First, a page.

When Amstelkring historical society bought the current museum building towards the end of the nineteenth century, several paintings were included in the deal. One of these was this Entombment of Christ by Johannes Voorhout, an artistic though not a famous painter. Jesus’s body lies elegantly draped on a shroud. But the corpse is heavy: two disciples are clearly struggling with the weight. Further back, left, is the Virgin Mary; in the foreground is a basin of water and a towel. The pale body contrasts sharply with the reddish earthy tints of the rest of the painting. An ominous red glow in the evening sky lights up the horizon: not only is the daylight fading, the Light of the World has just been extinguished.
Johannes Voorhout (1647-1723) was the son of a master clockmaker in Amsterdam. His father, ‘realising that he liked drawing’ found him an apprenticeship with a painter in Gouda. He also received lessons in Amsterdam from artist Jan van Noordt. In 1672, a disastrous year for the Dutch Republic, attacked by enemies on all fronts, he and his wife Margaretha Vos moved via Frederiksstad (in Schleswig-Holstein) to Hamburg where he continued his successful career as an artist. A few years later he was persuaded by his friends to return to Amsterdam. There he expanded his career. As a Catholic artist, he made many altarpieces and often painted for Amsterdam’s private churches. He was especially attached to Begijnhof chapel. Five of the ten children he and Margaretha brought into the world were baptised here, and two of their daughters lived in the courtyard as Beguine sisters.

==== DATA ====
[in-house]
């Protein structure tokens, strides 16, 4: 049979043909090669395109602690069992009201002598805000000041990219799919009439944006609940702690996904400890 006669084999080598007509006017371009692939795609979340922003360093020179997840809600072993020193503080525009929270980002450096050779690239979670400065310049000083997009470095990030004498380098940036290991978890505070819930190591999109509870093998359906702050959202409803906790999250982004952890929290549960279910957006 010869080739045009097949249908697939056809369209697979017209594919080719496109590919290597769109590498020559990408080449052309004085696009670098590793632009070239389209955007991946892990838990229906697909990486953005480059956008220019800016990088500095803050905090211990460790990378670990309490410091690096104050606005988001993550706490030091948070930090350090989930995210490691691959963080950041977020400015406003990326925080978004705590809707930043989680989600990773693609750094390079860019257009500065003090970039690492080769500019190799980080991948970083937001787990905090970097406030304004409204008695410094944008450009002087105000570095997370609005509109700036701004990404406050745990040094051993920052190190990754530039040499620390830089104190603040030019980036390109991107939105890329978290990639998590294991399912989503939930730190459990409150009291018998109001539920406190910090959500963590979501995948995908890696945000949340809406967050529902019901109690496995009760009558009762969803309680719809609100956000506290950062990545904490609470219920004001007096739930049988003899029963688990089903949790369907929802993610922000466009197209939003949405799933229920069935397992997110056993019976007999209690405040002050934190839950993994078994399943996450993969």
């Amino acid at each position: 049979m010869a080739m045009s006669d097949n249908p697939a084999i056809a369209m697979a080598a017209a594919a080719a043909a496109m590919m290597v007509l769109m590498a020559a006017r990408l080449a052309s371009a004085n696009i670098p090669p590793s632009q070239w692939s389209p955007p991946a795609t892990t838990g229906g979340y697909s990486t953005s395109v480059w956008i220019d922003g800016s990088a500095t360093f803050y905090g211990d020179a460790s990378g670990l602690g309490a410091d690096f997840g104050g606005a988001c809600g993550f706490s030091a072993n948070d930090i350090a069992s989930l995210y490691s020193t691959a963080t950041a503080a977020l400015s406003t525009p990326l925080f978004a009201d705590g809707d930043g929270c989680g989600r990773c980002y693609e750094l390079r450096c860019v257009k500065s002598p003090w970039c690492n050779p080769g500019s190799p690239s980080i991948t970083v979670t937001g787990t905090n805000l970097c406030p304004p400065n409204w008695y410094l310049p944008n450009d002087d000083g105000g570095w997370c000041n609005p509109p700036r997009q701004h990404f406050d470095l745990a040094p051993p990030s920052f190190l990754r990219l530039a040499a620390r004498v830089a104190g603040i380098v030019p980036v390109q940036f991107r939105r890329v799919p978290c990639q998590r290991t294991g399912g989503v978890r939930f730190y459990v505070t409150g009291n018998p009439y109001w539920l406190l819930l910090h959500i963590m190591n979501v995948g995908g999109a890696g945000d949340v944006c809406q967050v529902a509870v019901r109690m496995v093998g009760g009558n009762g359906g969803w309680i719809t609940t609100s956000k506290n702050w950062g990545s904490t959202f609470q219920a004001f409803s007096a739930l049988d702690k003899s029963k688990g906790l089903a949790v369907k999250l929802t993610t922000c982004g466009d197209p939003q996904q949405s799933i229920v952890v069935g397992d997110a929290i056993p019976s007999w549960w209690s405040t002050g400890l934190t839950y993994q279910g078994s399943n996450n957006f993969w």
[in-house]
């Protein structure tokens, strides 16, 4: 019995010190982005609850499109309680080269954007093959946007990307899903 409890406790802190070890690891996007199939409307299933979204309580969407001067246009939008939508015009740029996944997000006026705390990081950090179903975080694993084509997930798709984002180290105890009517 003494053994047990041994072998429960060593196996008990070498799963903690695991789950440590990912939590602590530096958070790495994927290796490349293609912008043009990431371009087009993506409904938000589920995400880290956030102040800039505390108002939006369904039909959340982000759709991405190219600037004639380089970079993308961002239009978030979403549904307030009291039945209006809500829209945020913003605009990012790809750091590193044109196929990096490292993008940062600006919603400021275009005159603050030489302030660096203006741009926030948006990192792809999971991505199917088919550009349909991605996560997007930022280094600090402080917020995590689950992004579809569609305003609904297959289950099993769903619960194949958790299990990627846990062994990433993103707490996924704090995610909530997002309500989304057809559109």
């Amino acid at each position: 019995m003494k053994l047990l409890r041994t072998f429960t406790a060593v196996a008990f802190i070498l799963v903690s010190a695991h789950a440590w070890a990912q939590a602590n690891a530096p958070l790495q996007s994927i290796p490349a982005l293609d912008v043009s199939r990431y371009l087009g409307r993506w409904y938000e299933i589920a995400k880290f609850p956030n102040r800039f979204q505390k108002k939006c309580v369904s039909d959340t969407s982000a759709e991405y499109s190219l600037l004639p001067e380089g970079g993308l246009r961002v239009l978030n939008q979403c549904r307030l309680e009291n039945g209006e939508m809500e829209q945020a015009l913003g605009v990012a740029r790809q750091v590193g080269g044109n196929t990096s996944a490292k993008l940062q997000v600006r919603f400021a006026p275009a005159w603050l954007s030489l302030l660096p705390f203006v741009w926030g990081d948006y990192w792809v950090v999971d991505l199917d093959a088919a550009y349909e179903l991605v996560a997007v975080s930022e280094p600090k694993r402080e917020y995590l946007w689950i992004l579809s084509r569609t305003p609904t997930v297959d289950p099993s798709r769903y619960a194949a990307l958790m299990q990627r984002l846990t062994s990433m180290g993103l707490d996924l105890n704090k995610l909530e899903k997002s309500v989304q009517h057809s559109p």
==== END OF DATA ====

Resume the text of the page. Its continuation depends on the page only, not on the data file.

Johannes died in early 1723. He was buried in the English church, as was his wife later, and their two Beguine daughters. Perhaps Margaretha needed money fast, or maybe there was some other reason - anyway she did not wait long to cash in her inheritance. On 24 April, a sale was held on Keizersgracht, near Utrechtsestraat, of ‘a selection of artistic and pleasant paintings left by the widow of Johannes Voorhout, all painted by her husband.’